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Proverbs 12New American Bible (Revised Edition) (NABRE)

Chapter 12

Whoever loves discipline loves knowledge,
    but whoever hates reproof is stupid.[a]
A good person wins favor from the Lord,
    but the schemer he condemns.[b]
No one is made secure by wickedness,
    but the root of the just will never be disturbed.[c]
A woman of worth is the crown of her husband,
    but a disgraceful one is like rot in his bones.[d]
The plans of the just are right;
    the designs of the wicked are deceit.[e]
The words of the wicked are a deadly ambush,
    but the speech of the upright saves them.[f]
Overthrow the wicked and they are no more,
    but the house of the just stands firm.
For their good sense people are praised,
    but the perverse of heart are despised.[g]
Better to be slighted and have a servant
    than put on airs and lack bread.
10 The just take care of their livestock,
    but the compassion of the wicked is cruel.[h]
11 Those who till their own land have food in plenty,
    but those who engage in idle pursuits lack sense.[i]
12 A wicked person desires the catch of evil people,
    but the root of the righteous will bear fruit.[j]
13 By the sin of their lips the wicked are ensnared,
    but the just escape from a tight spot.
14 From the fruit of their mouths people have their fill of good,
    and the works of their hands come back upon them.[k]
15 The way of fools is right in their own eyes,
    but those who listen to advice are the wise.
16 Fools immediately show their anger,
    but the shrewd conceal contempt.
17 Whoever speaks honestly testifies truly,
    but the deceitful make lying witnesses.[l]
18 The babble of some people is like sword thrusts,
    but the tongue of the wise is healing.
19 Truthful lips endure forever,
    the lying tongue, for only a moment.[m]
20 Deceit is in the heart of those who plot evil,
    but those who counsel peace have joy.
21 No harm befalls the just,
    but the wicked are overwhelmed with misfortune.
22 Lying lips are an abomination to the Lord,
    but those who are truthful, his delight.
23 The shrewd conceal knowledge,
    but the hearts of fools proclaim folly.[n]
24 The diligent hand will govern,
    but sloth makes for forced labor.
25 Worry weighs down the heart,
    but a kind word gives it joy.
26 The just act as guides to their neighbors,
    but the way of the wicked leads them astray.
27 Sloth does not catch its prey,
    but the wealth of the diligent is splendid.
28 In the path of justice is life,
    but the way of abomination leads to death.


  1. 12:1 Discipline in Proverbs is both doctrine and training. The path to wisdom includes obedience to teachers and parents, acceptance of the community’s traditions.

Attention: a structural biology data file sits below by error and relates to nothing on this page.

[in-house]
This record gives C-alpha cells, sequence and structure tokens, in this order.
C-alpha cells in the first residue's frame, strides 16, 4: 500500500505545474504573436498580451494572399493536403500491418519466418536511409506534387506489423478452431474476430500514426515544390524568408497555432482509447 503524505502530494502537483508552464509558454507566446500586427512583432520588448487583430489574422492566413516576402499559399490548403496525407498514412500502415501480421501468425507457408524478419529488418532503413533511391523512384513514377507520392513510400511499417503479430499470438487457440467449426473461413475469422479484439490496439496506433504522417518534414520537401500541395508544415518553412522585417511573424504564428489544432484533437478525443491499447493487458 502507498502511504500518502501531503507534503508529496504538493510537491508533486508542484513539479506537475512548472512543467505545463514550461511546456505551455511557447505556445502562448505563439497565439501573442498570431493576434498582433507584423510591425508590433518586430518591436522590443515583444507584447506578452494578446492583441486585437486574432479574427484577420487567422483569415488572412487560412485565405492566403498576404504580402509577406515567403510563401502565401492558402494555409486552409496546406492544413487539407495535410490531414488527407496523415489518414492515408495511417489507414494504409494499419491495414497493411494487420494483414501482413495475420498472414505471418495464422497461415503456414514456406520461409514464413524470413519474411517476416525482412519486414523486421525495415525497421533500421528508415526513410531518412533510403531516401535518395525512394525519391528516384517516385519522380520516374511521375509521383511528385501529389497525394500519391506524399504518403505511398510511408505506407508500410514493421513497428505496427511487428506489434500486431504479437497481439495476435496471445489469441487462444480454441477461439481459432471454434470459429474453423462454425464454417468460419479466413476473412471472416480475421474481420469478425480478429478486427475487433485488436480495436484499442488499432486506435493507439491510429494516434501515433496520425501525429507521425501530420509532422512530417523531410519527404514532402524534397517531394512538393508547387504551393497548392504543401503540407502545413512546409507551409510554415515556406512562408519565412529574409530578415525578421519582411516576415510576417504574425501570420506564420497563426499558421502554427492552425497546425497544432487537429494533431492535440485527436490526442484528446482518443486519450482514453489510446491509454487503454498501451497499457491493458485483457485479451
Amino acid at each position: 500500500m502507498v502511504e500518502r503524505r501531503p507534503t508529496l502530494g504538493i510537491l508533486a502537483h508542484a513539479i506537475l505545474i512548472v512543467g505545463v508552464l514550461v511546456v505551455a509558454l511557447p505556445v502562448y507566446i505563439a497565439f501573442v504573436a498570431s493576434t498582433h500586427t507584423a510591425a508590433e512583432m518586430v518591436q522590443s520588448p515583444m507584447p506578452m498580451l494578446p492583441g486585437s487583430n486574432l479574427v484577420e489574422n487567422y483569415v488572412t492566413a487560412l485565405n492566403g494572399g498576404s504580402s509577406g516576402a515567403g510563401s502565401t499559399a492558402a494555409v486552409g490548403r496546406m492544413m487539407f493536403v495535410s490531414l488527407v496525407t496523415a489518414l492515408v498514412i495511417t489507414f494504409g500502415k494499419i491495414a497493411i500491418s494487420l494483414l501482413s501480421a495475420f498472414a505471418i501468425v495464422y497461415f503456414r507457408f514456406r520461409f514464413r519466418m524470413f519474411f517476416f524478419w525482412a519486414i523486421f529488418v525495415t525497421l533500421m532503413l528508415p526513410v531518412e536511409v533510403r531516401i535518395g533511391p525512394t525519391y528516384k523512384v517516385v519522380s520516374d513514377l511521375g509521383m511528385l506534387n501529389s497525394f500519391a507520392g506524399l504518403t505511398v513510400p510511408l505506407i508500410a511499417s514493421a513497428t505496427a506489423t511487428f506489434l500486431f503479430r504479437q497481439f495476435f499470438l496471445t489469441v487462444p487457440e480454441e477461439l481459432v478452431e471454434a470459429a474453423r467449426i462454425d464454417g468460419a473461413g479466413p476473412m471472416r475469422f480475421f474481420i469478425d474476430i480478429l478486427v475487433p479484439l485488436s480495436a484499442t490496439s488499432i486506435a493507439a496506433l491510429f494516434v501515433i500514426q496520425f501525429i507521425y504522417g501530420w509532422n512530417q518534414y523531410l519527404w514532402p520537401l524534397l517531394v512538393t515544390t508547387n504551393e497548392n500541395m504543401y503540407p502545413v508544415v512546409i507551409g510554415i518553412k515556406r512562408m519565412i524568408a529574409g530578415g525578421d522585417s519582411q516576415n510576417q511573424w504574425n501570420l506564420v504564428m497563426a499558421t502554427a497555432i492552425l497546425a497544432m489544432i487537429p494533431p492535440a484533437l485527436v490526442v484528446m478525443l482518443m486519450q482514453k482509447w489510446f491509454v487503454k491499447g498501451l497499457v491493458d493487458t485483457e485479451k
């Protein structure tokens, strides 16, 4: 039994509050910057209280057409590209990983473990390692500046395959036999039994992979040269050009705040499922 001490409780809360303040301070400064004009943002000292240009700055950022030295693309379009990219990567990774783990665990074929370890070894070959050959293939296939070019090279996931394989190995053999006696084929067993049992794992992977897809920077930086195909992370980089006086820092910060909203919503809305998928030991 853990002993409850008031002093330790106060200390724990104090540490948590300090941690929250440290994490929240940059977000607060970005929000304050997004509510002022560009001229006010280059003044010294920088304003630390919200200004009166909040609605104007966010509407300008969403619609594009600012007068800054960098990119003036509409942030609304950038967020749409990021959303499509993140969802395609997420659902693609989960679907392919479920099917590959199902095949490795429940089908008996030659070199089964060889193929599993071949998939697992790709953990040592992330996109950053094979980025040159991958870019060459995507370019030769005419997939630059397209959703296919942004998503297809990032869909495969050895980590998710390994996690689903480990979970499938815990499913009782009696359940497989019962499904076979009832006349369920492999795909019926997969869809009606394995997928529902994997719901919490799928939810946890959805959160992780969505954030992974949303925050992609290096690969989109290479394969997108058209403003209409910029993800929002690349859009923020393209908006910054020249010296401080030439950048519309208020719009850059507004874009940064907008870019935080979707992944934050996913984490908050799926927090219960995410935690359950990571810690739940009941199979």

2. 12:2 The antithesis is between the good person who, by reason of that goodness, already has divine acceptance, and the wicked person who, despite great effort, gains only condemnation.
  3. 12:3 Human beings are described as “made secure” in Jb 21:8; Ps 101:7; 102:29. “Root” in the context means enduring to succeeding generations, as in Mal 3:19 and Jb 8:17.
  4. 12:4 In Proverbs a crown is the result and sign of wise conduct. A good wife is a public sign of the husband’s shrewd judgment and divine blessing (crown), whereas a bad wife brings him inner pain (rot in the bones).
  5. 12:5 The opposite of “just” is not injustice but “deceit.” The wicked will be deceived in their plans in the sense that their planning will not succeed.
  6. 12:6 Words are a favorite theme of Proverbs. The words of the wicked effect harm to others whereas the words of the righteous protect themselves.
  7. 12:8 The heart, the seat of intelligence, will eventually be revealed in the actions that people do, either for praise or for blame.
  8. 12:10 The righteous are sympathetically aware of the needs of their livestock and prosper from their herd’s good health. The wicked will pay the price for their self-centeredness and cruelty.
  9. 12:11 The second line clarifies the first: idleness will give one plenty of nothing. “Lacking sense” is a common phrase for fools.
  10. 12:12 A difficult, possibly corrupt saying, but there is no good alternative to the Hebrew text. The wicked desire what the malevolent have captured or killed, but their actions will go for naught because they invite punishment. The righteous, on the other hand, will bear fruit.
  11. 12:14 The saying contrasts words and deeds. “Fruit” here is not what one normally eats, as in 1:31; 8:19; 31:16, 31, but the consequences of one’s actions. In the second line the things that issue from one’s hands (one’s deeds) come back to one in recompense or punishment. Prv 13:2a and 18:20 are variants. Cf. Mt 7:17; Gal 6:8.
  12. 12:17 What is the rule of thumb for judging legal testimony? Look to the ordinary conduct and daily speech of a witness.
  13. 12:19 The saying has a double meaning: lies are quickly found out whereas truthful statements endure; truth-tellers, being favored by God, live long lives, whereas liars invite punishment.
  14. 12:23 “Knowledge” here is “what one knows, has in one’s heart,” not knowledge in general. Fools reveal all they have stored in their heart and it naturally turns out to be folly. Revealing and concealing are constant themes in Proverbs.
New American Bible (Revised Edition) (NABRE)

Scripture texts, prefaces, introductions, footnotes and cross references used in this work are taken from the New American Bible, revised edition © 2010, 1991, 1986, 1970 Confraternity of Christian Doctrine, Inc., Washington, DC All Rights Reserved. No part of this work may be reproduced or transmitted in any form or by any means, electronic or mechanical, including photocopying, recording, or by any information storage and retrieval system, without permission in writing from the copyright owner.


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